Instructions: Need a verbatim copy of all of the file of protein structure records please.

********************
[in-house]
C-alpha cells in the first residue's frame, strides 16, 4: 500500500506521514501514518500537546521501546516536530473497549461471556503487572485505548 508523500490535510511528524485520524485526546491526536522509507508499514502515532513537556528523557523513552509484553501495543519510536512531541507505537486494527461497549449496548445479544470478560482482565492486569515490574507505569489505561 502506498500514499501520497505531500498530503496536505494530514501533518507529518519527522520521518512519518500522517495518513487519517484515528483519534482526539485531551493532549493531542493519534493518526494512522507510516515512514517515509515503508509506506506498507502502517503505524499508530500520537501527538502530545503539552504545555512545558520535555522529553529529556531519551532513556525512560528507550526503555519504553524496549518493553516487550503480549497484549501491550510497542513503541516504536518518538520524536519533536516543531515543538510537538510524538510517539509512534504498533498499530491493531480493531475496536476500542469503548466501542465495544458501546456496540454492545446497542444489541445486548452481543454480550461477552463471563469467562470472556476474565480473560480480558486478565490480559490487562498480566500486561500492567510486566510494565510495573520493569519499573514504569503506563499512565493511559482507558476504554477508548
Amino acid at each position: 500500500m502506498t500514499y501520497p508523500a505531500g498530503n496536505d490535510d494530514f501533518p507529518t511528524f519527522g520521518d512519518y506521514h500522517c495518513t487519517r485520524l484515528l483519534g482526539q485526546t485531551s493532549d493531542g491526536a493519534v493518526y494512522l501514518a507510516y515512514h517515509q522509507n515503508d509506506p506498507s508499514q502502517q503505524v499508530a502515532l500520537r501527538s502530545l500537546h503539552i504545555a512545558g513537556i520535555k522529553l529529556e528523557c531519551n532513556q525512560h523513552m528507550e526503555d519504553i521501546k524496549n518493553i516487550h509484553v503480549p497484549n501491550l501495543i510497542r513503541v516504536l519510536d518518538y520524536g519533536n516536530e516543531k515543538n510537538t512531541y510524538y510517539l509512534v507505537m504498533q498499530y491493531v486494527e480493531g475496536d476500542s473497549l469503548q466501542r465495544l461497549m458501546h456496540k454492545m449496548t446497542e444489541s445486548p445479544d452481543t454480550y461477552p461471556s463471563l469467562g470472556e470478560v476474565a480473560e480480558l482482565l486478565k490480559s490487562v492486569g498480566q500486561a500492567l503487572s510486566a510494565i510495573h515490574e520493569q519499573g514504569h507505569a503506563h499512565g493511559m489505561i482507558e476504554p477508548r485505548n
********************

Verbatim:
[in-house]
C-alpha cells in the first residue's frame, strides 16, 4: 500500500506521514501514518500537546521501546516536530473497549461471556503487572485505548 508523500490535510511528524485520524485526546491526536522509507508499514502515532513537556528523557523513552509484553501495543519510536512531541507505537486494527461497549449496548445479544470478560482482565492486569515490574507505569489505561 502506498500514499501520497505531500498530503496536505494530514501533518507529518519527522520521518512519518500522517495518513487519517484515528483519534482526539485531551493532549493531542493519534493518526494512522507510516515512514517515509515503508509506506506498507502502517503505524499508530500520537501527538502530545503539552504545555512545558520535555522529553529529556531519551532513556525512560528507550526503555519504553524496549518493553516487550503480549497484549501491550510497542513503541516504536518518538520524536519533536516543531515543538510537538510524538510517539509512534504498533498499530491493531480493531475496536476500542469503548466501542465495544458501546456496540454492545446497542444489541445486548452481543454480550461477552463471563469467562470472556476474565480473560480480558486478565490480559490487562498480566500486561500492567510486566510494565510495573520493569519499573514504569503506563499512565493511559482507558476504554477508548
Amino acid at each position: 500500500m502506498t500514499y501520497p508523500a505531500g498530503n496536505d490535510d494530514f501533518p507529518t511528524f519527522g520521518d512519518y506521514h500522517c495518513t487519517r485520524l484515528l483519534g482526539q485526546t485531551s493532549d493531542g491526536a493519534v493518526y494512522l501514518a507510516y515512514h517515509q522509507n515503508d509506506p506498507s508499514q502502517q503505524v499508530a502515532l500520537r501527538s502530545l500537546h503539552i504545555a512545558g513537556i520535555k522529553l529529556e528523557c531519551n532513556q525512560h523513552m528507550e526503555d519504553i521501546k524496549n518493553i516487550h509484553v503480549p497484549n501491550l501495543i510497542r513503541v516504536l519510536d518518538y520524536g519533536n516536530e516543531k515543538n510537538t512531541y510524538y510517539l509512534v507505537m504498533q498499530y491493531v486494527e480493531g475496536d476500542s473497549l469503548q466501542r465495544l461497549m458501546h456496540k454492545m449496548t446497542e444489541s445486548p445479544d452481543t454480550y461477552p461471556s463471563l469467562g470472556e470478560v476474565a480473560e480480558l482482565l486478565k490480559s490487562v492486569g498480566q500486561a500492567l503487572s510486566a510494565i510495573h515490574e520493569q519499573g514504569h507505569a503506563h499512565g493511559m489505561i482507558e476504554p477508548r485505548n